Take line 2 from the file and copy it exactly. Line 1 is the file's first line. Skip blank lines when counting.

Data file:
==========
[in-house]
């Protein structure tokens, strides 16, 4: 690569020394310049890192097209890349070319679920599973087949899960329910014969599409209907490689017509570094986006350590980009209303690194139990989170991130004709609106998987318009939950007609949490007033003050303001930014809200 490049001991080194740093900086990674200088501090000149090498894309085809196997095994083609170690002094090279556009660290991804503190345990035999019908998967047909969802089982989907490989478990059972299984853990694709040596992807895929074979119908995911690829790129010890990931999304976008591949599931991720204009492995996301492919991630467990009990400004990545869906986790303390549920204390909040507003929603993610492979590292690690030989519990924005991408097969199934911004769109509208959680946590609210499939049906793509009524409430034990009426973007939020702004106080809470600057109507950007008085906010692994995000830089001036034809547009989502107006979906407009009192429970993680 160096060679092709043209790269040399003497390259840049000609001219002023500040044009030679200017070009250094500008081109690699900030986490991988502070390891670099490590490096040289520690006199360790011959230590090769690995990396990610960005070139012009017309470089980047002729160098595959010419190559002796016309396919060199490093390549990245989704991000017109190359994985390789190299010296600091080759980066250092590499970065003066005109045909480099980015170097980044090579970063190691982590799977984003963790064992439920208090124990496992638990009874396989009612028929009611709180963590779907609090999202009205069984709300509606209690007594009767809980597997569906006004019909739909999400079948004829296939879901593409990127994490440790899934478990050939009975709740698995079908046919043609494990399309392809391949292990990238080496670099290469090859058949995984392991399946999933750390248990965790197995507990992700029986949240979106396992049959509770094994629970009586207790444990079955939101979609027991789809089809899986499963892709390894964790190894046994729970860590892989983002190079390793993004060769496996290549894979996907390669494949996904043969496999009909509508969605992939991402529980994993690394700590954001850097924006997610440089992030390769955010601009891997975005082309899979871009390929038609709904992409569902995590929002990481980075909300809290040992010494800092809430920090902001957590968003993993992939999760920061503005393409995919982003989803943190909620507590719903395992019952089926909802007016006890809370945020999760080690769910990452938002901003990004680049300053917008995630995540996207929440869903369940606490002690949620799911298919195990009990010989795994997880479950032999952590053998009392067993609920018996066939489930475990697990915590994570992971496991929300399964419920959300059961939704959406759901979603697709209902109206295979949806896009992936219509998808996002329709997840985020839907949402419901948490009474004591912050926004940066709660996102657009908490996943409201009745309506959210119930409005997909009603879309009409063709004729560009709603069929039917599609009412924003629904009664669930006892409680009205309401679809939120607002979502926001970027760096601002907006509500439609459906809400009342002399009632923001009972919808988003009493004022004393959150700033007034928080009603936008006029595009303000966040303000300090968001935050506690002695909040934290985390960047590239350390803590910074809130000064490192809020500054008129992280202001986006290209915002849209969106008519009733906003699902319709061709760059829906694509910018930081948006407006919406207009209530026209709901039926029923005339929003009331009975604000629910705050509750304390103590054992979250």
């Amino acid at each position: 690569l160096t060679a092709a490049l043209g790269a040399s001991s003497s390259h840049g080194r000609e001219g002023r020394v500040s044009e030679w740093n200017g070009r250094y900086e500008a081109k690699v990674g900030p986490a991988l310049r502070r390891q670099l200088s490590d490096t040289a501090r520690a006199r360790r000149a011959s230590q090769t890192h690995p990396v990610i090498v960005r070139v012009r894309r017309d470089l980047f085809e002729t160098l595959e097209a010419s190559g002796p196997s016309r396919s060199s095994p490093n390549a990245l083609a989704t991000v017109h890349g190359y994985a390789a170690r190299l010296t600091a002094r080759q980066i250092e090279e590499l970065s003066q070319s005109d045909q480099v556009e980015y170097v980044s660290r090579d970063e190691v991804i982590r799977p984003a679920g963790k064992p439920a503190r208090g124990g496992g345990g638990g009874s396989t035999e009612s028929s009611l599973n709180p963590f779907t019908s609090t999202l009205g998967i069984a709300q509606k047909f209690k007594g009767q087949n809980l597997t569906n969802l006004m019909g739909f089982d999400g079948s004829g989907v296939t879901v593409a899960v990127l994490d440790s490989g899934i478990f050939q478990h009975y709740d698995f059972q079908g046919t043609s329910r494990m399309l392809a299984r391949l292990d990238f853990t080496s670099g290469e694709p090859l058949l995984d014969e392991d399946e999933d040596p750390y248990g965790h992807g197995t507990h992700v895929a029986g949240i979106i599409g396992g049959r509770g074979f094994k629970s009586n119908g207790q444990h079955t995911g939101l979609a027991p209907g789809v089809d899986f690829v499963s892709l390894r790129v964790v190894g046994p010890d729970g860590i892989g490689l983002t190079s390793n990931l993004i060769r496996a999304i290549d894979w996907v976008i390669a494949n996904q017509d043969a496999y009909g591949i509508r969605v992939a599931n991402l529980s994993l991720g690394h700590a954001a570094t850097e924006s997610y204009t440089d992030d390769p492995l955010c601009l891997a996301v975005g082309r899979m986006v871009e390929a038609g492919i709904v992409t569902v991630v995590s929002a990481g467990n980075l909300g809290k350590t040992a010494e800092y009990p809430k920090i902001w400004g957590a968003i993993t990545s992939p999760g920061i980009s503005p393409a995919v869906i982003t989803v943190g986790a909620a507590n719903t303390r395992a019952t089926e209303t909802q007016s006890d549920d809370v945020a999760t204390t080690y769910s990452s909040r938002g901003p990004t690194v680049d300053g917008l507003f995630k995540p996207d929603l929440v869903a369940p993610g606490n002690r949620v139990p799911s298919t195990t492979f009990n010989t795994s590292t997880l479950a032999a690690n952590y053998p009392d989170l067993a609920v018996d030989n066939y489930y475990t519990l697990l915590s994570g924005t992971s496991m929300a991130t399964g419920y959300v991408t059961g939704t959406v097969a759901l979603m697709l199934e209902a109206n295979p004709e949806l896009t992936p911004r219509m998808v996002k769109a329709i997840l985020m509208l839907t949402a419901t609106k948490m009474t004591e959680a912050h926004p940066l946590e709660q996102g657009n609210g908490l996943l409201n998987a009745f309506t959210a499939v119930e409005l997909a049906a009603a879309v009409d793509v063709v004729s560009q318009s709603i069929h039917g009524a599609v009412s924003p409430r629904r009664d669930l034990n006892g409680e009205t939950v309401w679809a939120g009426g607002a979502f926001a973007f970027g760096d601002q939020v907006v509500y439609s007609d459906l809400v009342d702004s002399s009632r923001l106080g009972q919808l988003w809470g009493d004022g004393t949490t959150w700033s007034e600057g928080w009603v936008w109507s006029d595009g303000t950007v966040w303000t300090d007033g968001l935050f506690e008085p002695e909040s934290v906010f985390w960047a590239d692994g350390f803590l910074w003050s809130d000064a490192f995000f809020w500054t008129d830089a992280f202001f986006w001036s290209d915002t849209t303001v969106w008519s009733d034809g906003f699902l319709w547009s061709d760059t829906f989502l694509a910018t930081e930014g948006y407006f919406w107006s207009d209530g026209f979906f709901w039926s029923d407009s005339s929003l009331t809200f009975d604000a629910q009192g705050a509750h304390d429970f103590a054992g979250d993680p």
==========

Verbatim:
């Protein structure tokens, strides 16, 4: 690569020394310049890192097209890349070319679920599973087949899960329910014969599409209907490689017509570094986006350590980009209303690194139990989170991130004709609106998987318009939950007609949490007033003050303001930014809200 490049001991080194740093900086990674200088501090000149090498894309085809196997095994083609170690002094090279556009660290991804503190345990035999019908998967047909969802089982989907490989478990059972299984853990694709040596992807895929074979119908995911690829790129010890990931999304976008591949599931991720204009492995996301492919991630467990009990400004990545869906986790303390549920204390909040507003929603993610492979590292690690030989519990924005991408097969199934911004769109509208959680946590609210499939049906793509009524409430034990009426973007939020702004106080809470600057109507950007008085906010692994995000830089001036034809547009989502107006979906407009009192429970993680 160096060679092709043209790269040399003497390259840049000609001219002023500040044009030679200017070009250094500008081109690699900030986490991988502070390891670099490590490096040289520690006199360790011959230590090769690995990396990610960005070139012009017309470089980047002729160098595959010419190559002796016309396919060199490093390549990245989704991000017109190359994985390789190299010296600091080759980066250092590499970065003066005109045909480099980015170097980044090579970063190691982590799977984003963790064992439920208090124990496992638990009874396989009612028929009611709180963590779907609090999202009205069984709300509606209690007594009767809980597997569906006004019909739909999400079948004829296939879901593409990127994490440790899934478990050939009975709740698995079908046919043609494990399309392809391949292990990238080496670099290469090859058949995984392991399946999933750390248990965790197995507990992700029986949240979106396992049959509770094994629970009586207790444990079955939101979609027991789809089809899986499963892709390894964790190894046994729970860590892989983002190079390793993004060769496996290549894979996907390669494949996904043969496999009909509508969605992939991402529980994993690394700590954001850097924006997610440089992030390769955010601009891997975005082309899979871009390929038609709904992409569902995590929002990481980075909300809290040992010494800092809430920090902001957590968003993993992939999760920061503005393409995919982003989803943190909620507590719903395992019952089926909802007016006890809370945020999760080690769910990452938002901003990004680049300053917008995630995540996207929440869903369940606490002690949620799911298919195990009990010989795994997880479950032999952590053998009392067993609920018996066939489930475990697990915590994570992971496991929300399964419920959300059961939704959406759901979603697709209902109206295979949806896009992936219509998808996002329709997840985020839907949402419901948490009474004591912050926004940066709660996102657009908490996943409201009745309506959210119930409005997909009603879309009409063709004729560009709603069929039917599609009412924003629904009664669930006892409680009205309401679809939120607002979502926001970027760096601002907006509500439609459906809400009342002399009632923001009972919808988003009493004022004393959150700033007034928080009603936008006029595009303000966040303000300090968001935050506690002695909040934290985390960047590239350390803590910074809130000064490192809020500054008129992280202001986006290209915002849209969106008519009733906003699902319709061709760059829906694509910018930081948006407006919406207009209530026209709901039926029923005339929003009331009975604000629910705050509750304390103590054992979250």